Soon after her father’s death, Faezeh Hashemi had announced that traces of toxic material had been found at the property, and on the towel that was wrapped around him when he was taken to the hospital. She said traces of the radioactive substance were also found on her and her mother’s bodies.
But in her recent Clubhouse appearance, Hashemi said the National Security Council report on radioactive material found in her father’s swimming pool and at the family house was “official” and that the case had been closed.
She added that she still considered her father’s death to be suspicious, and that prior to his death she had heard rumors of a plot, but admitted there was no firm evidence of foul play.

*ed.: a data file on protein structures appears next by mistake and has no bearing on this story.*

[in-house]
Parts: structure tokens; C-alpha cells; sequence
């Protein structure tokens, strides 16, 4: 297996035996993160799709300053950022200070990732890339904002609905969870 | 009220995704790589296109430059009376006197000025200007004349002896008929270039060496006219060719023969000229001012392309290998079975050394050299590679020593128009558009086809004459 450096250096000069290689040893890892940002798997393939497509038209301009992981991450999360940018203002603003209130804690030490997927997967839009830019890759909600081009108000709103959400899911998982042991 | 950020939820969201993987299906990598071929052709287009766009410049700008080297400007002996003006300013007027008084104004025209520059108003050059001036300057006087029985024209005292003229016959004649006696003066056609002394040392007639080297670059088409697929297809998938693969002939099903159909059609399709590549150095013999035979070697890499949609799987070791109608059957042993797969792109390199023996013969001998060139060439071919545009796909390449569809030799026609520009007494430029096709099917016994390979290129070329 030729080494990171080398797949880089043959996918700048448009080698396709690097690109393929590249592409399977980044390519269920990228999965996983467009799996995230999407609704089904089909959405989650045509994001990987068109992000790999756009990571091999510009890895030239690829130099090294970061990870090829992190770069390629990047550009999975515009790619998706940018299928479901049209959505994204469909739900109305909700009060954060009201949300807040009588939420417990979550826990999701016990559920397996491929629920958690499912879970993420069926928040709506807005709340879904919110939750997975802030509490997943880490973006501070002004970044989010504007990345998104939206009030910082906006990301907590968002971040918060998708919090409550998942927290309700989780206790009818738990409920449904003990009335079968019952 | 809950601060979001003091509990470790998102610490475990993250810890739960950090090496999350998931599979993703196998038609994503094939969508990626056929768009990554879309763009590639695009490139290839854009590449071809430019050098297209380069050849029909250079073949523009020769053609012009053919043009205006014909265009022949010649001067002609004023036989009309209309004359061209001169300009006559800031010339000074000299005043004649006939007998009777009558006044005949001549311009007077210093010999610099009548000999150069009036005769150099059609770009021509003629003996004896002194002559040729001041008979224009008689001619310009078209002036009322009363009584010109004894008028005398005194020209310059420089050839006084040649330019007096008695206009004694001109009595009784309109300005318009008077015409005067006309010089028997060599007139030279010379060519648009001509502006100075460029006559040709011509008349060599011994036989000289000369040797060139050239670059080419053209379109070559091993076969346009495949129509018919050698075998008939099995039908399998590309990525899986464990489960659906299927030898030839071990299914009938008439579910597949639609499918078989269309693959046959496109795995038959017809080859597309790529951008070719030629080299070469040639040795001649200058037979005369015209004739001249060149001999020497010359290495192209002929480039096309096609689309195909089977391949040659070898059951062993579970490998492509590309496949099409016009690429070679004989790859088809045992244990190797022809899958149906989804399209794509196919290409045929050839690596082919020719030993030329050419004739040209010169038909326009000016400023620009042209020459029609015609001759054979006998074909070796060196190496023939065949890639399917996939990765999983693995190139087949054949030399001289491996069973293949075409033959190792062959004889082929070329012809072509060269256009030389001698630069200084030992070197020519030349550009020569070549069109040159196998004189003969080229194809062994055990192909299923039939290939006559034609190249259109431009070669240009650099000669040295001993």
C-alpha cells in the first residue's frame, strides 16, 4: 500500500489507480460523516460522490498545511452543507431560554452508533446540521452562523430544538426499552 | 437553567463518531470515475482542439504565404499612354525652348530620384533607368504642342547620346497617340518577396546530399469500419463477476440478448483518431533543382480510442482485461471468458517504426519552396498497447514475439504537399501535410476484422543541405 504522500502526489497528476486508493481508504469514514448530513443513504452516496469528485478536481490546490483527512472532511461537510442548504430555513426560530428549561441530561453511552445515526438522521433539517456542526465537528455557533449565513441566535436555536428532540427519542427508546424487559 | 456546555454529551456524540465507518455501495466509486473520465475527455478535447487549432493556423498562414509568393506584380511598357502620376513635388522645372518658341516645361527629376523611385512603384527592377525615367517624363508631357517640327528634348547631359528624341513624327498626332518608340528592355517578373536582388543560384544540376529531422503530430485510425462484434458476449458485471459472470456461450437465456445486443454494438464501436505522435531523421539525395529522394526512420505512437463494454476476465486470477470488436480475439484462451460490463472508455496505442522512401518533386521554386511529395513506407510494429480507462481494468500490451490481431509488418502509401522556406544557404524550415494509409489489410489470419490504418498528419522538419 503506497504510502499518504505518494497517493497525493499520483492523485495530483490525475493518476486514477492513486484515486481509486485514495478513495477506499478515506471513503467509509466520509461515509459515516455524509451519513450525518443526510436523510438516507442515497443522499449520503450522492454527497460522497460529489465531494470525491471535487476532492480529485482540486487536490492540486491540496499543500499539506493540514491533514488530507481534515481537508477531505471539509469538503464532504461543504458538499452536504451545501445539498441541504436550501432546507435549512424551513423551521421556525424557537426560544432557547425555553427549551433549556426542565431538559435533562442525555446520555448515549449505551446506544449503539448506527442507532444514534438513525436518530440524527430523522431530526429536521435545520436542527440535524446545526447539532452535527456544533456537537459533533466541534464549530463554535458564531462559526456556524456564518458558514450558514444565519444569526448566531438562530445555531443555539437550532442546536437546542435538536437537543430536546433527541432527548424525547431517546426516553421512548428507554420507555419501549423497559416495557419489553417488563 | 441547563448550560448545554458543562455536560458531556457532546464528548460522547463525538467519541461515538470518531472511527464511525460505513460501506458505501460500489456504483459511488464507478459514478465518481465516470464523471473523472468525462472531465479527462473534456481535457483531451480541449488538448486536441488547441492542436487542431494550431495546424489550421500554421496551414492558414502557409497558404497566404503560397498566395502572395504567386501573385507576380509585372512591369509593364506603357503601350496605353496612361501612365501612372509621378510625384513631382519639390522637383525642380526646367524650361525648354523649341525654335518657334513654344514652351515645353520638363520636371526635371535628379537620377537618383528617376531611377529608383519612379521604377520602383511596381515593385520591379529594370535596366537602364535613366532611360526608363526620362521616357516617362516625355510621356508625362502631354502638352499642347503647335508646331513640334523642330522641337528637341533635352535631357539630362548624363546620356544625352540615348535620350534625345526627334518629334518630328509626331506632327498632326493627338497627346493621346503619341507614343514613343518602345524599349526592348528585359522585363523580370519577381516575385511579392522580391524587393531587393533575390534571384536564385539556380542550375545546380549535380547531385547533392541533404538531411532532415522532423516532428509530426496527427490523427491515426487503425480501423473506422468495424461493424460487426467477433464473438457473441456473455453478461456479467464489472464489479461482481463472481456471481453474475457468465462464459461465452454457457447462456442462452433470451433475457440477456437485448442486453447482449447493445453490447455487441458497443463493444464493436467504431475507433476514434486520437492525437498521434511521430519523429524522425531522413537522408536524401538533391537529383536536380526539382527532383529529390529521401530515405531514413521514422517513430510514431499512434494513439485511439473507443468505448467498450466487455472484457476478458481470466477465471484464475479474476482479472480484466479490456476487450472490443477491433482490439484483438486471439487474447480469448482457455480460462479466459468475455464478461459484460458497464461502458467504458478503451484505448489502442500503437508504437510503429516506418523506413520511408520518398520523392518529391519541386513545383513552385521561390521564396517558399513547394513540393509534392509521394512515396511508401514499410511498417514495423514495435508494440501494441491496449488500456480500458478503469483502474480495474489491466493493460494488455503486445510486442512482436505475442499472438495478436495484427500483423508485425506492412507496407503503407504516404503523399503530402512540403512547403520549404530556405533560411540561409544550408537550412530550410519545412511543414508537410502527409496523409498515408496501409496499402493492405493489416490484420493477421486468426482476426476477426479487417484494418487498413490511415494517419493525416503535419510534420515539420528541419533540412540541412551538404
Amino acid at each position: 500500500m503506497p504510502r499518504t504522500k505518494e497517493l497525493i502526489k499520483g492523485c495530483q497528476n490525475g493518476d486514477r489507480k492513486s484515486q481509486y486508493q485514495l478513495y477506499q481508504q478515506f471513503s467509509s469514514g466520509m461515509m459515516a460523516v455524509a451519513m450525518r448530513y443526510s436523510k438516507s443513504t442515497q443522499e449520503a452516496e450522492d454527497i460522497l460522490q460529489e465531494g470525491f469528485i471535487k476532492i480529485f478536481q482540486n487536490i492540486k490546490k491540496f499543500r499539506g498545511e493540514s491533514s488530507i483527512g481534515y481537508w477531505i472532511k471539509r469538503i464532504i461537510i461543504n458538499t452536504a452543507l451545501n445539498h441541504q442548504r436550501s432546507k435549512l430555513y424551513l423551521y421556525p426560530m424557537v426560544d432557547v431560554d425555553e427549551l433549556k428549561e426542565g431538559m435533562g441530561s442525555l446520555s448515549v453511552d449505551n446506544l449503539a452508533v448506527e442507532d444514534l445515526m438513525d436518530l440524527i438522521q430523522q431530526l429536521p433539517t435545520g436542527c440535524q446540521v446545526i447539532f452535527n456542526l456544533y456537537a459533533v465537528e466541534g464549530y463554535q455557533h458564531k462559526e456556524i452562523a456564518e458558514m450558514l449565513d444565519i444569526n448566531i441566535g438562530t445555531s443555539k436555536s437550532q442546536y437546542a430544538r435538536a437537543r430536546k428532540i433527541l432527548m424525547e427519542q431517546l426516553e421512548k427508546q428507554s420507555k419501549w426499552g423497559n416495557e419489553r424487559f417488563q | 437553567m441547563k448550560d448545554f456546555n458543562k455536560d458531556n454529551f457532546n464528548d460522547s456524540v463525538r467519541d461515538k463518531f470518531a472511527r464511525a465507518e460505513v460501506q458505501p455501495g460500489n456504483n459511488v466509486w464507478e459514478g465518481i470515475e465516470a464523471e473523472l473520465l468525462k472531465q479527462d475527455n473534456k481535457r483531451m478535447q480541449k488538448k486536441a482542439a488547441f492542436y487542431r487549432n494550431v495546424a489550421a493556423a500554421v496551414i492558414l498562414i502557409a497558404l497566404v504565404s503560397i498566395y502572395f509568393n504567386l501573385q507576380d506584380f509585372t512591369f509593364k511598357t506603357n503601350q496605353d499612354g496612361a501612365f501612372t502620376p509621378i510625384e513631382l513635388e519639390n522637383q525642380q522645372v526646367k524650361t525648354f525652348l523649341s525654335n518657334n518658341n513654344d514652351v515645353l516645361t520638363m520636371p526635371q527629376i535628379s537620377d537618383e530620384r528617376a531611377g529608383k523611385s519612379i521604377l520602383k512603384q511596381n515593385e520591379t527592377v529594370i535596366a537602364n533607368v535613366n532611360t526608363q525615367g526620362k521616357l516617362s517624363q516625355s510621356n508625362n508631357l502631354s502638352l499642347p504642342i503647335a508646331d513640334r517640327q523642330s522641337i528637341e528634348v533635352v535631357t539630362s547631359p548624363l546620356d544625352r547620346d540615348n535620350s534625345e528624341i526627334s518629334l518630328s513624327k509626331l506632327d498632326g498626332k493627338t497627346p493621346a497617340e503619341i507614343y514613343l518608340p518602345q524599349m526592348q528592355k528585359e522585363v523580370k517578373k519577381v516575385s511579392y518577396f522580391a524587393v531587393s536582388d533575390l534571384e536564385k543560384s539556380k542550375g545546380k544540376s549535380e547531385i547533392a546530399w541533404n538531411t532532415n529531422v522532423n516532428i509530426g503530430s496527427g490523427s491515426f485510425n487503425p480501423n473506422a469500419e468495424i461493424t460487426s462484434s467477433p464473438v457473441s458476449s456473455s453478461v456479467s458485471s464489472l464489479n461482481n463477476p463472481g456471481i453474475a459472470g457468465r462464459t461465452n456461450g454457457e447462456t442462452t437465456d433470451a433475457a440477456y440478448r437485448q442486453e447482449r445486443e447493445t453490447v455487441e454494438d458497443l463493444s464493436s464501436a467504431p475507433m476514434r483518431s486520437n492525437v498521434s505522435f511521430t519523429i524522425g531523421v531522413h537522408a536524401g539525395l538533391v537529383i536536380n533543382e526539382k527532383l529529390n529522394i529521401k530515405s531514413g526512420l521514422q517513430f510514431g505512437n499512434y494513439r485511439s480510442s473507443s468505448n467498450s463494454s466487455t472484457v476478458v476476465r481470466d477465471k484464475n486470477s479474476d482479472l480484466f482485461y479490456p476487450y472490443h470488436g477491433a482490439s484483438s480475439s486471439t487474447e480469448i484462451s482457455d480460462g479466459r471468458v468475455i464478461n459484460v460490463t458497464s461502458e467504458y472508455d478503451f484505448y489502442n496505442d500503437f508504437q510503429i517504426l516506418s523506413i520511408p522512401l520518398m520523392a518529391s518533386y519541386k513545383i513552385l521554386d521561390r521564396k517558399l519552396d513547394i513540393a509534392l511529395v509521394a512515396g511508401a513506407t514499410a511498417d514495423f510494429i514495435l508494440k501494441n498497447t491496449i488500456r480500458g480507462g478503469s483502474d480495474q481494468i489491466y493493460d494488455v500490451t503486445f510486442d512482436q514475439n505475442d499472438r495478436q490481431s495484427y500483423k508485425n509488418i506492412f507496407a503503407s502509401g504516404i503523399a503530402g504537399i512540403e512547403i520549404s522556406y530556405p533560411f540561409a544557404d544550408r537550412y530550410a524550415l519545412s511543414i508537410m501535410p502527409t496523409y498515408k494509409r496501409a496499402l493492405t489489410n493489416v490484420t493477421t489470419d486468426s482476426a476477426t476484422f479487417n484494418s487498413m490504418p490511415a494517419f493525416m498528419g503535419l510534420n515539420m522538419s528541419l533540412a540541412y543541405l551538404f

Masih Mohajeri, editor-in-chief of the Jomhuri Eslami newspaper, said that Akbar Hashemi Rafsanjani had informed him he believed there was an assassination plot against him. He implicitly referred to Rahim Safavi, who was at the time commander of the Revolutionary Guards.
Nouredine Pirmoazan, a doctor and politician who served in the seventh parliament, also spoke at the Clubhouse event. He quoted Hassan Arefi, a doctor in Ruhollah Khomeini’s family, as having said that the death of Ahmad Khomeini, Khomeini’s son and close confidante, in 1995, was also suspicious.
The Clubhouse event came just days before the 2021 presidential “election” and has stoked old controversies, conspiracy theories and political fallout. But it also, perhaps, served as a history lesson and a reminder of the time when the tide of Iranian politics really started to change, and where the early foundations of today’s political climate began to take shape.